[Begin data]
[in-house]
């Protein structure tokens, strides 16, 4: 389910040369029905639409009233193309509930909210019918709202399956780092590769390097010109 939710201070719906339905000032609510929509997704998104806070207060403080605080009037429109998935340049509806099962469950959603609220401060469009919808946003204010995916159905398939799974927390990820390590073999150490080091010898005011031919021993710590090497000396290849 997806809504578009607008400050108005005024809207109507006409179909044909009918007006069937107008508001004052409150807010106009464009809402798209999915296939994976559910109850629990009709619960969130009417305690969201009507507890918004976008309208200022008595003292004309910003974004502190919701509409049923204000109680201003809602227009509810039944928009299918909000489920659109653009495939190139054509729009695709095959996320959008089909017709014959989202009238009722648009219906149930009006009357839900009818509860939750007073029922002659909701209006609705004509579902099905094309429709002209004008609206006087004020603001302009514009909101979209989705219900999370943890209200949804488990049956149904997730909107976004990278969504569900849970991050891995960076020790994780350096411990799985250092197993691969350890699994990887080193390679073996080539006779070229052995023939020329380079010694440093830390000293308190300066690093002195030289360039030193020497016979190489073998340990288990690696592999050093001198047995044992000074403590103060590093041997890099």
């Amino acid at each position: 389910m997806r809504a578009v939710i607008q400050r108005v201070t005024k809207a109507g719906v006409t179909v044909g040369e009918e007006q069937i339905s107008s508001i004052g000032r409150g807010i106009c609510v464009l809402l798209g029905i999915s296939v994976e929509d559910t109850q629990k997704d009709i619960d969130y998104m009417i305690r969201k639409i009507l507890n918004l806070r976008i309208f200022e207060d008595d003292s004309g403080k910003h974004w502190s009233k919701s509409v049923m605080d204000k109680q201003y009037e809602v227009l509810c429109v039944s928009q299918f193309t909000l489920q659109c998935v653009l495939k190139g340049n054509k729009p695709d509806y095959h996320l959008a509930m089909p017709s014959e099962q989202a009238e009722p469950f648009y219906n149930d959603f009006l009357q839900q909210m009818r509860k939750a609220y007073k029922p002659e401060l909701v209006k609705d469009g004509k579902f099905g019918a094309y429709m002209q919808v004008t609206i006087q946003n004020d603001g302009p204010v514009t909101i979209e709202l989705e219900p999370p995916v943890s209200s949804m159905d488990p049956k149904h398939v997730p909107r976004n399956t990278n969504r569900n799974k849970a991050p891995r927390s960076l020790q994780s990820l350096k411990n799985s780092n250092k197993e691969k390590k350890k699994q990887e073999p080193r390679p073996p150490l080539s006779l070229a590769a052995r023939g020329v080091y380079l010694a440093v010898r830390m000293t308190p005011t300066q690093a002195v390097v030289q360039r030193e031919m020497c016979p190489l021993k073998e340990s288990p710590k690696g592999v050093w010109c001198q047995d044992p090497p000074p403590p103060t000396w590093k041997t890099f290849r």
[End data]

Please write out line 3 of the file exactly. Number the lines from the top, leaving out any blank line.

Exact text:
């Amino acid at each position: 389910m997806r809504a578009v939710i607008q400050r108005v201070t005024k809207a109507g719906v006409t179909v044909g040369e009918e007006q069937i339905s107008s508001i004052g000032r409150g807010i106009c609510v464009l809402l798209g029905i999915s296939v994976e929509d559910t109850q629990k997704d009709i619960d969130y998104m009417i305690r969201k639409i009507l507890n918004l806070r976008i309208f200022e207060d008595d003292s004309g403080k910003h974004w502190s009233k919701s509409v049923m605080d204000k109680q201003y009037e809602v227009l509810c429109v039944s928009q299918f193309t909000l489920q659109c998935v653009l495939k190139g340049n054509k729009p695709d509806y095959h996320l959008a509930m089909p017709s014959e099962q989202a009238e009722p469950f648009y219906n149930d959603f009006l009357q839900q909210m009818r509860k939750a609220y007073k029922p002659e401060l909701v209006k609705d469009g004509k579902f099905g019918a094309y429709m002209q919808v004008t609206i006087q946003n004020d603001g302009p204010v514009t909101i979209e709202l989705e219900p999370p995916v943890s209200s949804m159905d488990p049956k149904h398939v997730p909107r976004n399956t990278n969504r569900n799974k849970a991050p891995r927390s960076l020790q994780s990820l350096k411990n799985s780092n250092k197993e691969k390590k350890k699994q990887e073999p080193r390679p073996p150490l080539s006779l070229a590769a052995r023939g020329v080091y380079l010694a440093v010898r830390m000293t308190p005011t300066q690093a002195v390097v030289q360039r030193e031919m020497c016979p190489l021993k073998e340990s288990p710590k690696g592999v050093w010109c001198q047995d044992p090497p000074p403590p103060t000396w590093k041997t890099f290849r």